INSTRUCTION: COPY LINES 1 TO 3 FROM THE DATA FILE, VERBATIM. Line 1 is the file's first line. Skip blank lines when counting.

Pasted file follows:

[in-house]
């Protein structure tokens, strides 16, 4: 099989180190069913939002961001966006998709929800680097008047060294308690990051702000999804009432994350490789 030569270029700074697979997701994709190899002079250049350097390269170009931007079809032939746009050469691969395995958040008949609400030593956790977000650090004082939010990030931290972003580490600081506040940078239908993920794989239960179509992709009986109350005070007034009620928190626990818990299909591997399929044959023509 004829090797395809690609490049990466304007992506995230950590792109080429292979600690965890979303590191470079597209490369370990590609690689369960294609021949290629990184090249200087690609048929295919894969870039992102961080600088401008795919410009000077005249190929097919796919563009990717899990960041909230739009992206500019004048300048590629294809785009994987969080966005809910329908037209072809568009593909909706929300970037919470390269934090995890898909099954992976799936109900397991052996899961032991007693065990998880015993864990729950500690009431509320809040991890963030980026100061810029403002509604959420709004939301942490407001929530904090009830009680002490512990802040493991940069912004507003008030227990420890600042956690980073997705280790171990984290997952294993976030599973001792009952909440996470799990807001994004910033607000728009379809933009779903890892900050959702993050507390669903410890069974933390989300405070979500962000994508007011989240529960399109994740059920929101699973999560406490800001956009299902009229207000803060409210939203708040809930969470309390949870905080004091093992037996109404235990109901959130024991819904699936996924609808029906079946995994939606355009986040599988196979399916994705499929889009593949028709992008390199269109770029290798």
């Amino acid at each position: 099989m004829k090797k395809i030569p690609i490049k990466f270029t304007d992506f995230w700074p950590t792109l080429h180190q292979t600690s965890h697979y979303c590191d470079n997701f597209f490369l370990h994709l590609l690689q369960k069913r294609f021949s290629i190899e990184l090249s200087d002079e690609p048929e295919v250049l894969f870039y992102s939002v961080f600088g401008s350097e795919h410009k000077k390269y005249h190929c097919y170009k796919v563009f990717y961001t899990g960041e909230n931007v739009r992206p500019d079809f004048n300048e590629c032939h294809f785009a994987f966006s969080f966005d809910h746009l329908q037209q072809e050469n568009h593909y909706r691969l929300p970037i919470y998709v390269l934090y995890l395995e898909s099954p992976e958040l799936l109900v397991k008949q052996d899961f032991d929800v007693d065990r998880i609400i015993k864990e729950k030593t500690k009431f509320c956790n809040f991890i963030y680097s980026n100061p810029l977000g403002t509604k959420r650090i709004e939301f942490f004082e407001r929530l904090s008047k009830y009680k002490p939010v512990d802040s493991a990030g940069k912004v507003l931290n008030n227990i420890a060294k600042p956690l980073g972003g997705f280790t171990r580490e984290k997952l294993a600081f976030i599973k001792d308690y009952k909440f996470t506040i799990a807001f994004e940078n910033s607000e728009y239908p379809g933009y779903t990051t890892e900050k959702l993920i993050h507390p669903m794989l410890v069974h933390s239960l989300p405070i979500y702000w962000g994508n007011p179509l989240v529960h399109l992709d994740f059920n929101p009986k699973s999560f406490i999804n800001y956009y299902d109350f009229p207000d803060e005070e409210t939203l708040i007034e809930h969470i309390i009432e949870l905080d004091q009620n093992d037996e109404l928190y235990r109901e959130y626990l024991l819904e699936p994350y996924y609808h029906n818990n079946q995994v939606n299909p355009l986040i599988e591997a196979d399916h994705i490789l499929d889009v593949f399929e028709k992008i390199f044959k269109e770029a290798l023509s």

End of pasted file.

[in-house]
């Protein structure tokens, strides 16, 4: 099989180190069913939002961001966006998709929800680097008047060294308690990051702000999804009432994350490789 030569270029700074697979997701994709190899002079250049350097390269170009931007079809032939746009050469691969395995958040008949609400030593956790977000650090004082939010990030931290972003580490600081506040940078239908993920794989239960179509992709009986109350005070007034009620928190626990818990299909591997399929044959023509 004829090797395809690609490049990466304007992506995230950590792109080429292979600690965890979303590191470079597209490369370990590609690689369960294609021949290629990184090249200087690609048929295919894969870039992102961080600088401008795919410009000077005249190929097919796919563009990717899990960041909230739009992206500019004048300048590629294809785009994987969080966005809910329908037209072809568009593909909706929300970037919470390269934090995890898909099954992976799936109900397991052996899961032991007693065990998880015993864990729950500690009431509320809040991890963030980026100061810029403002509604959420709004939301942490407001929530904090009830009680002490512990802040493991940069912004507003008030227990420890600042956690980073997705280790171990984290997952294993976030599973001792009952909440996470799990807001994004910033607000728009379809933009779903890892900050959702993050507390669903410890069974933390989300405070979500962000994508007011989240529960399109994740059920929101699973999560406490800001956009299902009229207000803060409210939203708040809930969470309390949870905080004091093992037996109404235990109901959130024991819904699936996924609808029906079946995994939606355009986040599988196979399916994705499929889009593949028709992008390199269109770029290798």
């Amino acid at each position: 099989m004829k090797k395809i030569p690609i490049k990466f270029t304007d992506f995230w700074p950590t792109l080429h180190q292979t600690s965890h697979y979303c590191d470079n997701f597209f490369l370990h994709l590609l690689q369960k069913r294609f021949s290629i190899e990184l090249s200087d002079e690609p048929e295919v250049l894969f870039y992102s939002v961080f600088g401008s350097e795919h410009k000077k390269y005249h190929c097919y170009k796919v563009f990717y961001t899990g960041e909230n931007v739009r992206p500019d079809f004048n300048e590629c032939h294809f785009a994987f966006s969080f966005d809910h746009l329908q037209q072809e050469n568009h593909y909706r691969l929300p970037i919470y998709v390269l934090y995890l395995e898909s099954p992976e958040l799936l109900v397991k008949q052996d899961f032991d929800v007693d065990r998880i609400i015993k864990e729950k030593t500690k009431f509320c956790n809040f991890i963030y680097s980026n100061p810029l977000g403002t509604k959420r650090i709004e939301f942490f004082e407001r929530l904090s008047k009830y009680k002490p939010v512990d802040s493991a990030g940069k912004v507003l931290n008030n227990i420890a060294k600042p956690l980073g972003g997705f280790t171990r580490e984290k997952l294993a600081f976030i599973k001792d308690y009952k909440f996470t506040i799990a807001f994004e940078n910033s607000e728009y239908p379809g933009y779903t990051t890892e900050k959702l993920i993050h507390p669903m794989l410890v069974h933390s239960l989300p405070i979500y702000w962000g994508n007011p179509l989240v529960h399109l992709d994740f059920n929101p009986k699973s999560f406490i999804n800001y956009y299902d109350f009229p207000d803060e005070e409210t939203l708040i007034e809930h969470i309390i009432e949870l905080d004091q009620n093992d037996e109404l928190y235990r109901e959130y626990l024991l819904e699936p994350y996924y609808h029906n818990n079946q995994v939606n299909p355009l986040i599988e591997a196979d399916h994705i490789l499929d889009v593949f399929e028709k992008i390199f044959k269109e770029a290798l023509s």